Is that really all “high end” comes down to, cost? I suppose, in a way, yes. A lakefront home recently, privately, sold, and it sold for a considerable sum of money. That home had toilets in it, as does every other lakefront home. But those toilets cost $6000 each. Necessary? Of course not. But undeniably high end? Duh. I was in another home recently, one listed for many millions of dollars, and the toilets had plastic flush handles. Plastic. No make or model could be identified from a cursory look at the tank. Is that high end? Don’t be ridiculous. This isn’t just about fixtures and toilets and faucets, but those few things do go very far in determining whether or not you’re standing in a high end home, or one that’s just dressed up like one.
While there is no definitive list of the things that must be included to bring a home to High End status, the make of plumbing and light fixtures is very important. Why? Because it signals the care taken in selecting these visible features, and the combination of high end fixtures goes a long ways towards lending credibility to the rest of the structure. Flooring is the same. Have guest bedrooms in your house that are carpeted? Wool is the way to go. Need countertops for a bathroom or kitchen or laundry room? If so, skip the tan patterned granite. Why? Because we all had that granite in 2002, and we all know it was the cheapest option. Need a kitchen sink? Sure, if it’s a white farm-style apron sink, that’s on trend. But I expect to see a Shaw mark or a Kallista emblem. If it says American Standard, it’ll work for washing dishes, but don’t try to sell me that the house is high end.
Kitchen cabinets are a curious thing. On one hand, a $500k house just needs to have cabinets that hold pots and pans. On another hand, a $5MM house better have cabinets that hail from some pedigree. Give me Woodmode or Plato or DeGiulio. I need to see something here, because if you’re skimping on the kitchen cabinets, what else are you cutting on? I expect divided light windows, SDL are fine, and the roof shouldn’t be asphalt. Please don’t make it asphalt. Give me cedar or give me slate, or give me a synthetic slate, that’ll be fine, too. But you’re going to sell me your $7MM house and it’s going to have asphalt shingles? If so, the land better be pretty spectacular. I don’t even need to mention appliances, but if you have refrigeration it better be from Sub Zero, and if you have an oven it better be from Wolf or Viking, et al. Just don’t try to sell me Kitchenaid, because it’ll bake a frozen pizza just fine but you’re not getting $5MM fro the house that surrounds it.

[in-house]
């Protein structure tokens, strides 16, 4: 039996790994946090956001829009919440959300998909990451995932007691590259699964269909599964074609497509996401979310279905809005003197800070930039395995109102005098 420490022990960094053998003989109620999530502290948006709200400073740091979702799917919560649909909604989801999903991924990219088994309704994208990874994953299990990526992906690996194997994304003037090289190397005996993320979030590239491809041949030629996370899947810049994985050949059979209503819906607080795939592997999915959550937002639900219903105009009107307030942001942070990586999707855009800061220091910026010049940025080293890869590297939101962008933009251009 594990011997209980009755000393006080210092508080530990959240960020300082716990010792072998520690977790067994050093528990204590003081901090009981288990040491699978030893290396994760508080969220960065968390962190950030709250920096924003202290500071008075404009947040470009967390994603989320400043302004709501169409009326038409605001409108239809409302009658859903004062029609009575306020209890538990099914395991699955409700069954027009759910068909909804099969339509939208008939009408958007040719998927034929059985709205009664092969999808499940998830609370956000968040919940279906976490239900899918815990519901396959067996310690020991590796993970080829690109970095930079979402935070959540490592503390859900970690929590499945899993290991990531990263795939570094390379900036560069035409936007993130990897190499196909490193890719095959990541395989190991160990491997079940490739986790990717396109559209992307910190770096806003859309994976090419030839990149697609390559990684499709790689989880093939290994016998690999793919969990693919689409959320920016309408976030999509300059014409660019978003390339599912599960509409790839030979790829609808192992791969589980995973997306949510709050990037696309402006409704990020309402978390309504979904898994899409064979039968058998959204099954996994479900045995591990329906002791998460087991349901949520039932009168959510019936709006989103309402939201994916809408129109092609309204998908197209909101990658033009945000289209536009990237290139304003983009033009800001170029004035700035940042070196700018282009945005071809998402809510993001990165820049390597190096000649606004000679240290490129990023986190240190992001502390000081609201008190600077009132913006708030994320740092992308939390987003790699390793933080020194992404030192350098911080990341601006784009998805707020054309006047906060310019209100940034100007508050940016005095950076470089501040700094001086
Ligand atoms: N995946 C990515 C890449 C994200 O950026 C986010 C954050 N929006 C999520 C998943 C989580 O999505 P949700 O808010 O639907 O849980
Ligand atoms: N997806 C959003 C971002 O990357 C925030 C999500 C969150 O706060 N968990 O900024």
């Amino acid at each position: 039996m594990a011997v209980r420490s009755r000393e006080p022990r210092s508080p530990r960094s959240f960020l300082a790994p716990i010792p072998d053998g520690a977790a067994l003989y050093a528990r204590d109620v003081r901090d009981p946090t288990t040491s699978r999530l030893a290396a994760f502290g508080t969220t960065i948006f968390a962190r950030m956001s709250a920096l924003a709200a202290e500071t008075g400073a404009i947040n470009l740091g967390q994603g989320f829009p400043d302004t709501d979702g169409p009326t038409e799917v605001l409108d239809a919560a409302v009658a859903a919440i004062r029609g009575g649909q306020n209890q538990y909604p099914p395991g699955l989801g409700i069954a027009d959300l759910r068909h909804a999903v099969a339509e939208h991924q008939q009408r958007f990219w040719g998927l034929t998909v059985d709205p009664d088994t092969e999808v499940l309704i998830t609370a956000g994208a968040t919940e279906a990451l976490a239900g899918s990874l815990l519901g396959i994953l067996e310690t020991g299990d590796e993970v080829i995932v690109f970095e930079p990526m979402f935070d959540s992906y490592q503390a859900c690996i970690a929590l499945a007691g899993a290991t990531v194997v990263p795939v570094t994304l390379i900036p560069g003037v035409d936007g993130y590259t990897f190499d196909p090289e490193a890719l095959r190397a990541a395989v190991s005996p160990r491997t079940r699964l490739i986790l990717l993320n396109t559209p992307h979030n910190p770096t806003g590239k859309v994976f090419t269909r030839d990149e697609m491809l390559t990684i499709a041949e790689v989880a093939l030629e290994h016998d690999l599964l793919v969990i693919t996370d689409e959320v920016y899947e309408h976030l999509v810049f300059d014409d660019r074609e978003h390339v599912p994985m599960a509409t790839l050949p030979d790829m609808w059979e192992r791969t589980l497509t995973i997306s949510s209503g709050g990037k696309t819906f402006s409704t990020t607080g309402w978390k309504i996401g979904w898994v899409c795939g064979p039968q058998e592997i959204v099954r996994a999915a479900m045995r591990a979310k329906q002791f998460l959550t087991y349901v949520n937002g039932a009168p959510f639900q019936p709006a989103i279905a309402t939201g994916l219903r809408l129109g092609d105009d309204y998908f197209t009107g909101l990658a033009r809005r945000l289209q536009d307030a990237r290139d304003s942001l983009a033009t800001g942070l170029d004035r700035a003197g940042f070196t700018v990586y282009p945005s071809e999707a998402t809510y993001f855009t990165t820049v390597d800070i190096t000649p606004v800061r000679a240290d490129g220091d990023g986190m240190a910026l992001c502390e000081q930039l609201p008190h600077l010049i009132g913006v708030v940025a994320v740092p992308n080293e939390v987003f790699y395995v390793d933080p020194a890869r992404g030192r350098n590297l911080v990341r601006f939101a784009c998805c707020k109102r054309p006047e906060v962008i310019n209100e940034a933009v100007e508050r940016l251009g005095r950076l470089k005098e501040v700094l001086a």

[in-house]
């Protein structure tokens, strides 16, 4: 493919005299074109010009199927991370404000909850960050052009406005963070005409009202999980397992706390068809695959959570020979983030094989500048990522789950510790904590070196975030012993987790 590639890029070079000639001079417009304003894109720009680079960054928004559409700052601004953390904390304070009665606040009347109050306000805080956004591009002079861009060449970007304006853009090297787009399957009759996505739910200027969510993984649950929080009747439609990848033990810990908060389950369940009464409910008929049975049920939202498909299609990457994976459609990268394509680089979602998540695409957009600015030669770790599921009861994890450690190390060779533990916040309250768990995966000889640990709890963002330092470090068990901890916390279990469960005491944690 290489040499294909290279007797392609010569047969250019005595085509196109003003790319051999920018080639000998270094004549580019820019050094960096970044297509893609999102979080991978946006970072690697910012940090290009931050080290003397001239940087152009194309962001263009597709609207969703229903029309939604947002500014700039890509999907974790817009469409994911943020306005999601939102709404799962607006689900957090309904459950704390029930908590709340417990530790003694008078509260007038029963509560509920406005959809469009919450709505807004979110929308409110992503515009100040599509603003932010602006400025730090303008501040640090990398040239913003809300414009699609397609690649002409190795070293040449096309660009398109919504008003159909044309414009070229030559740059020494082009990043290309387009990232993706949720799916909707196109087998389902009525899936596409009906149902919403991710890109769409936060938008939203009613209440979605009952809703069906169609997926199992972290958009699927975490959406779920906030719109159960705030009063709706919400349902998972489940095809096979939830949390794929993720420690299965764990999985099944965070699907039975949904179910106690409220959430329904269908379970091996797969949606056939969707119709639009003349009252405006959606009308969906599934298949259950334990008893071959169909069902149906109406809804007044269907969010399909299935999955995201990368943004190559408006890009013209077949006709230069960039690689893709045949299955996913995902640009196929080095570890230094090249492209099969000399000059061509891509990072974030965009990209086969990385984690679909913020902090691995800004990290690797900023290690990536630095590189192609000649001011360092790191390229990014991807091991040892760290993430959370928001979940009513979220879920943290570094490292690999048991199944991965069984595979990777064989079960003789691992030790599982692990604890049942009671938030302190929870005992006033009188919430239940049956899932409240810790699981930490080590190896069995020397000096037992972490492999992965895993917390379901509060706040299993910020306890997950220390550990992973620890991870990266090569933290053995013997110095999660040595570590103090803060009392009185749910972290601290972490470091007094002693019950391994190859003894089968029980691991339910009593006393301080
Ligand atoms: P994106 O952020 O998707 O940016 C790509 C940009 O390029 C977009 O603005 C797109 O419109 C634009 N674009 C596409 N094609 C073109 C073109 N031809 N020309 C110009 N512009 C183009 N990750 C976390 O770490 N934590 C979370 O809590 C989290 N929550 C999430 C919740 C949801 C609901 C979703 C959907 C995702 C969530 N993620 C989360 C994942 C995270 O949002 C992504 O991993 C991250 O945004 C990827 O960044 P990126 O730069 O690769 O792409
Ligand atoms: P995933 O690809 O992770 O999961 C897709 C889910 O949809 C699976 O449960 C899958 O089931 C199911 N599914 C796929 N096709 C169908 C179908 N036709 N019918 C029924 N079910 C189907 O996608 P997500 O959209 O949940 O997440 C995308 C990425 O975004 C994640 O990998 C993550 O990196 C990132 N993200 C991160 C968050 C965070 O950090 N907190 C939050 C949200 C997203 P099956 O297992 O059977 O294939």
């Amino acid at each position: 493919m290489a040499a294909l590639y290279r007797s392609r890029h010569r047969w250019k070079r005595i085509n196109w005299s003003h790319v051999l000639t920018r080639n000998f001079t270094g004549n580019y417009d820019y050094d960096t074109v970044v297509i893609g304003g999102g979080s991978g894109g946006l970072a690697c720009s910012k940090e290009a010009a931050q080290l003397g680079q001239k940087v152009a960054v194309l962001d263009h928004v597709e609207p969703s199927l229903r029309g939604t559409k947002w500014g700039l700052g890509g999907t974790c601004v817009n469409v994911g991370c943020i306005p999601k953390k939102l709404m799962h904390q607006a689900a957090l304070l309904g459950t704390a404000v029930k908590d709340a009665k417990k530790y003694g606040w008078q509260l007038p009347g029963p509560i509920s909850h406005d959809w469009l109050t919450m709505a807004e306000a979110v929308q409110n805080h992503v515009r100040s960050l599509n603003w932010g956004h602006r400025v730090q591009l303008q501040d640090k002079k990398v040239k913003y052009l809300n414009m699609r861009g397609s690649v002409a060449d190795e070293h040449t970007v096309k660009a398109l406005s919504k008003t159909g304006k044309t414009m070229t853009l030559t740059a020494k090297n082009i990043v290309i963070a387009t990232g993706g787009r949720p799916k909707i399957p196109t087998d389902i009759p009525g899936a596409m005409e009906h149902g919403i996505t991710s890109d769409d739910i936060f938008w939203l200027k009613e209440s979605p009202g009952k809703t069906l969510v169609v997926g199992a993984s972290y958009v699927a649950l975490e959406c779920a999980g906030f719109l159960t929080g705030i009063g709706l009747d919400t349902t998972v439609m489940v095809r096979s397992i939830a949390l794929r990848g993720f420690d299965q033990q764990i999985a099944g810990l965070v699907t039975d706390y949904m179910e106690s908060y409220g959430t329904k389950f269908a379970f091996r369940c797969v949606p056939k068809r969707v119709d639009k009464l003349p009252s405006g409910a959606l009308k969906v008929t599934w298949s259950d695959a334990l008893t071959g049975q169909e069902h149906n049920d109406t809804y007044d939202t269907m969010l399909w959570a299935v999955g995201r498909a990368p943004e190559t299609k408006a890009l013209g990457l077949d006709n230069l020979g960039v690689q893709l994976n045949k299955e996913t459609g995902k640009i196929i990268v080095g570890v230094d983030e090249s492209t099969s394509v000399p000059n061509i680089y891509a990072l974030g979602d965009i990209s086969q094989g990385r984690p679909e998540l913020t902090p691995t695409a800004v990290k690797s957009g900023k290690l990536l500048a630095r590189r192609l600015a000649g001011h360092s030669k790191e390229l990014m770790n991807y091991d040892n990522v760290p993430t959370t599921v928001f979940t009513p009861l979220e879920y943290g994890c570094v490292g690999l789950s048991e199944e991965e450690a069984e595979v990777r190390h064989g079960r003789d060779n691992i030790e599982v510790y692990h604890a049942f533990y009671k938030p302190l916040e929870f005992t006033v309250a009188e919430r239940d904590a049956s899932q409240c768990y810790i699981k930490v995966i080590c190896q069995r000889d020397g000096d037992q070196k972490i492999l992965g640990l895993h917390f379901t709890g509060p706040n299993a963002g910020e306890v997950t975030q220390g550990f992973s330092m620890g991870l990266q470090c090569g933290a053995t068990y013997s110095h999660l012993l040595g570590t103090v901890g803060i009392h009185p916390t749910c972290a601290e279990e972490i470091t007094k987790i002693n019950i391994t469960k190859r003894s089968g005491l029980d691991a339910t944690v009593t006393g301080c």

This isn’t actually an advertisement for brand name fixtures and appliances, it’s just a post about the state of our market. If someone is selling you something that portends to be high end, make sure it actually is. Don’t be caught up in the visual aspect of the finishes. Don’t be lured in by cheap and shiny. Instead, be sure the caliber of the finishes matches the price range, and the best way to do this is to look beyond the surface and make sure that kitchen faucet that looks sort of like the Regulator Faucet from Waterworks is actually the Regulator Faucet from Waterworks.
Above, my $729k Bay Colony lakefront listing. Looks high end, is high end.